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In Wake Of Las Vegas Shooting, Connecticut Lawmakers Frustrated On Gun Control Efforts

Senators Chris Murphy, right, and Richard Blumenthal spoke out about gun control efforts after a mass shooting in Las Vegas left over 58 people dead.
Ryan Caron King
Senators Chris Murphy, right, and Richard Blumenthal spoke out about gun control efforts after a mass shooting in Las Vegas left over 58 people dead.

Members of Connecticut’s congressional delegation have renewed calls for gun legislation in the wake of the mass shooting in Las Vegas, Nevada, where at least 58 people were killed and more than 500 injured.

Senator Chris Murphy called out his colleagues and the influence of the gun lobby.

“It is positively infuriating that my colleagues in Congress are so afraid of the gun industry that they pretend there aren’t public policy responses to this epidemic,” Murphy said in a statement. “It’s time for Congress to get off its ass and do something.”

None of this ends unless we do something to stop it.— Chris Murphy (@ChrisMurphyCT) October 2, 2017

Murphy represented Newtown when 26 children and educators were killed at Sandy Hook Elementary School in 2012.

Others in the Connecticut delegation pointed out the frequency of mass shootings in the United States.

Congresswoman Rosa DeLauro called for reforms including a ban on high-capacity magazines and universal background checks.

“I'm a strong proponent of outlawing assault weapons. That's what's going to keep the people in this country safe," DeLauro said.

Once again, I offer my thoughts & prayers

Once again, I wonder if we'll do anything about it— Jim Himes (@jahimes) October 2, 2017

In a statement, Senator Richard Blumenthal said he was “furious” about another mass shooting.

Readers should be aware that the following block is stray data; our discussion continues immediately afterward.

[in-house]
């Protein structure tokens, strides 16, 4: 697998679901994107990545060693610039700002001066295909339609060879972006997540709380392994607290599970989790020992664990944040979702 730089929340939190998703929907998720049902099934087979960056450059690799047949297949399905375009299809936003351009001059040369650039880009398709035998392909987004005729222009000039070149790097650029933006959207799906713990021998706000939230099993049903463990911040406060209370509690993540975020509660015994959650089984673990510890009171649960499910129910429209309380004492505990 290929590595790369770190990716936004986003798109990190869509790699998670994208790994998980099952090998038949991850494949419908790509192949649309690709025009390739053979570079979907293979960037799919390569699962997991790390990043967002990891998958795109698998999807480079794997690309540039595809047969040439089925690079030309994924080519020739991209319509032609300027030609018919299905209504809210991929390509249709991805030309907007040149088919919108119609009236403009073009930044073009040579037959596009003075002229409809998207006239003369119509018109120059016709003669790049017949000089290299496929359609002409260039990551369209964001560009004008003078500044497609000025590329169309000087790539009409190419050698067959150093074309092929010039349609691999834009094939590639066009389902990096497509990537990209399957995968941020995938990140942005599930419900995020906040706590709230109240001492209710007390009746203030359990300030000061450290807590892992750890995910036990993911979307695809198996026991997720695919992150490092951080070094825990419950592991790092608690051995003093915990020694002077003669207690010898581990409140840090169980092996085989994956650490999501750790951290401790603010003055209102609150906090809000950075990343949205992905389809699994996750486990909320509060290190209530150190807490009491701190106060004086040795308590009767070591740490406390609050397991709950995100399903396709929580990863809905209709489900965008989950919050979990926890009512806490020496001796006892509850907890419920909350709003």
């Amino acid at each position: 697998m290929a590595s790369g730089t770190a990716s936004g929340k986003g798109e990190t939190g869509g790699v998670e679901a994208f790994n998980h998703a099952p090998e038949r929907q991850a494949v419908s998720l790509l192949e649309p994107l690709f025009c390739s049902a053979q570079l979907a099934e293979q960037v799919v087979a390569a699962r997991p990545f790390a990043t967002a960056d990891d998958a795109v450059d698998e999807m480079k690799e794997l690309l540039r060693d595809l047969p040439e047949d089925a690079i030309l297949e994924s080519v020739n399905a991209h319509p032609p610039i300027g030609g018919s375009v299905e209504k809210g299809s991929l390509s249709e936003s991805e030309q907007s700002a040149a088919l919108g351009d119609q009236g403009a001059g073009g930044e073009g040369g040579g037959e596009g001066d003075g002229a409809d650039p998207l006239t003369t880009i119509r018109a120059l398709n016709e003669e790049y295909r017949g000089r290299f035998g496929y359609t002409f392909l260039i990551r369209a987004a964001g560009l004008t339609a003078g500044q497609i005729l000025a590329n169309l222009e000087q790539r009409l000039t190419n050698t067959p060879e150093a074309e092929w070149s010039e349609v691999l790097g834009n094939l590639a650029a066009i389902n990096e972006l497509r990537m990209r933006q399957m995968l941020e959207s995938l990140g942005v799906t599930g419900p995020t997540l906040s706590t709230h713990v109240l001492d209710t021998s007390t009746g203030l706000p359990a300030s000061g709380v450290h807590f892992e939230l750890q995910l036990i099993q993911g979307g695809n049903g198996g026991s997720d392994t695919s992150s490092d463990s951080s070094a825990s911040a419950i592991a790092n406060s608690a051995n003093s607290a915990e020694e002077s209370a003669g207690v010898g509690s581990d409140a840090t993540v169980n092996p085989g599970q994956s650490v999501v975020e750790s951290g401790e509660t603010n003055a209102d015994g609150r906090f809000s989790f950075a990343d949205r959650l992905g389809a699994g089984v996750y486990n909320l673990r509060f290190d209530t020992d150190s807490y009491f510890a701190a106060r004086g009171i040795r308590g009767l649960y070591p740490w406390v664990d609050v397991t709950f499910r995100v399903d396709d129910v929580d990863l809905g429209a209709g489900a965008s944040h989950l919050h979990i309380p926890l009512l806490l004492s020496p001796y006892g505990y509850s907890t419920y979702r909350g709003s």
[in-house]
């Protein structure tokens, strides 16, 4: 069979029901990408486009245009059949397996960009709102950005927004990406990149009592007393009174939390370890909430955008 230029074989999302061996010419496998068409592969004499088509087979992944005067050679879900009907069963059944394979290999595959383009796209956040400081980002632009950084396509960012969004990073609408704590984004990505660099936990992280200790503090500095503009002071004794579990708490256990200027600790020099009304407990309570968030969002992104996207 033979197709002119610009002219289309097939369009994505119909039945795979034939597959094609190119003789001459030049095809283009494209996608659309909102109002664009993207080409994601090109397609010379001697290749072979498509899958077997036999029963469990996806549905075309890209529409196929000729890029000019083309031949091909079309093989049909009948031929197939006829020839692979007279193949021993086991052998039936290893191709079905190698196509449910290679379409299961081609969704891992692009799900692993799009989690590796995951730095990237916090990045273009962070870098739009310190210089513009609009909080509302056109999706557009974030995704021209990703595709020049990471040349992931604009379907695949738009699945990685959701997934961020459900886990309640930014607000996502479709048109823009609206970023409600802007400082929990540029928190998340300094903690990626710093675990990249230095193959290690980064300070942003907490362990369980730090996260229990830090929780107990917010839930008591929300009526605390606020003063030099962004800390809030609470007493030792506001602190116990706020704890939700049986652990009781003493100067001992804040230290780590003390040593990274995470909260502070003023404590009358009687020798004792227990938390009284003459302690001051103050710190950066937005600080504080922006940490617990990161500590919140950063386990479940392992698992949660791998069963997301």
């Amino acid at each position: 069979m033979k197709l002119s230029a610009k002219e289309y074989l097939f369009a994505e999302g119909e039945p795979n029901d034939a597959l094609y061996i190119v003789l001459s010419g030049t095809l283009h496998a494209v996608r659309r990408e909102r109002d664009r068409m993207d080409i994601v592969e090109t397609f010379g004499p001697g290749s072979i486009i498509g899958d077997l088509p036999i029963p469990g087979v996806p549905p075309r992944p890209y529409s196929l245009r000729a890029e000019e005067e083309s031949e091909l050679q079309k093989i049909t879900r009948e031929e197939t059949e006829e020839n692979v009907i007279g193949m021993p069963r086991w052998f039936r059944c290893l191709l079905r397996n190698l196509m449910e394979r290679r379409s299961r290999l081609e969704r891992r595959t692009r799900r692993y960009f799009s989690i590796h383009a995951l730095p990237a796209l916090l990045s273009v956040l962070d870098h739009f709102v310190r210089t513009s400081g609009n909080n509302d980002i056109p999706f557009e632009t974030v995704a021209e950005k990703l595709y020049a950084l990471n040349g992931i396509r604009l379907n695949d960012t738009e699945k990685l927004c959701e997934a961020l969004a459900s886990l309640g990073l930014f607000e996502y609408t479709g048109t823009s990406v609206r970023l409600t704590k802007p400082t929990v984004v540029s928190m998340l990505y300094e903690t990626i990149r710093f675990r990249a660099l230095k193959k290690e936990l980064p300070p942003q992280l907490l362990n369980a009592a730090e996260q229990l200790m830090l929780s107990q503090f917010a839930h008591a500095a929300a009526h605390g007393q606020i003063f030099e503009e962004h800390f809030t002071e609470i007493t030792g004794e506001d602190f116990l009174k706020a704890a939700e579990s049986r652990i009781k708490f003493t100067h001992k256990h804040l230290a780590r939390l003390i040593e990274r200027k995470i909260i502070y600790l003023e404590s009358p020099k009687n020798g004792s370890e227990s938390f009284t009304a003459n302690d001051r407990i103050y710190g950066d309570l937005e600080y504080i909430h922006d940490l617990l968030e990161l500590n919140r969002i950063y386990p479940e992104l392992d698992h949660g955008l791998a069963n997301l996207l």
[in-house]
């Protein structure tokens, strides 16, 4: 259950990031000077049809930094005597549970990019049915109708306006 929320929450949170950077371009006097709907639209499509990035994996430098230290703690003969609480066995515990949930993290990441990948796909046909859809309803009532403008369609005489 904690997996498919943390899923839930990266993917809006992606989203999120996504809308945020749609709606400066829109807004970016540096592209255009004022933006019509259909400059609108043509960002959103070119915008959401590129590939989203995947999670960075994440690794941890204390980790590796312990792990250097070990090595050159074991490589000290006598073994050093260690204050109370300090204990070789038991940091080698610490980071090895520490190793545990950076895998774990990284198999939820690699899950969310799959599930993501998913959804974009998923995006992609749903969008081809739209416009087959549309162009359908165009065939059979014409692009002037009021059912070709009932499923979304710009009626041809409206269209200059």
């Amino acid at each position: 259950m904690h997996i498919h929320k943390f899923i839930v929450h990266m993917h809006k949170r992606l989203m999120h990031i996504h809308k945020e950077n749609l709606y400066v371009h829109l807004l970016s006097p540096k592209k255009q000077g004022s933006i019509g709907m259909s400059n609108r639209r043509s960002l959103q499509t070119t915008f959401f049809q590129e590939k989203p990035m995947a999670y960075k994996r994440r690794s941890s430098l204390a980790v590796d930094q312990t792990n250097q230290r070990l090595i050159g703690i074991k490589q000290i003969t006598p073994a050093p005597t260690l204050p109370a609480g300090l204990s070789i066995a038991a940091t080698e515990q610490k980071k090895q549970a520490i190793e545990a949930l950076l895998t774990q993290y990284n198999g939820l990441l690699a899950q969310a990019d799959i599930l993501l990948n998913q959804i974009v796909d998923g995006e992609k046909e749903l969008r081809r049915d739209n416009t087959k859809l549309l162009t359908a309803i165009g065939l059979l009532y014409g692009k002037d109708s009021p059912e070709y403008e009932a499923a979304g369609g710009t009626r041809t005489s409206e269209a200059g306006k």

“Yet again, we are watching in horror as another American community is torn apart by the terrible devastation wrought by a gunman,” he said.

“I hope that America reacts that way. And rises up and demands of Congress that it do more -- and do better.”

Blumenthal called the absence of action “complicity.”

Monday’s attack came just weeks before the five-year anniversary of the Sandy Hook school shooting.

“If you think what happened today was acceptable; if you think hundreds of Americans gunned down at a country music festival by a single man with an arsenal in his hotel room is fine, then do nothing," said Representative Elizabeth Esty, in a statement.

Esty represents Newtown.

“But, if you own guns, if you believe that the Second Amendment is important to you and to this country, and you believe that every American has a right to life and safety, I ask you to join us," she went on. "Send a message that, when it comes to gun violence, there is more that unites Americans than divides us. Be part of the solution."

Patrick Skahill and Lori Mack contributed to this report.

Copyright 2017 Connecticut Public Radio

Tucker Ives is WNPR's morning news producer.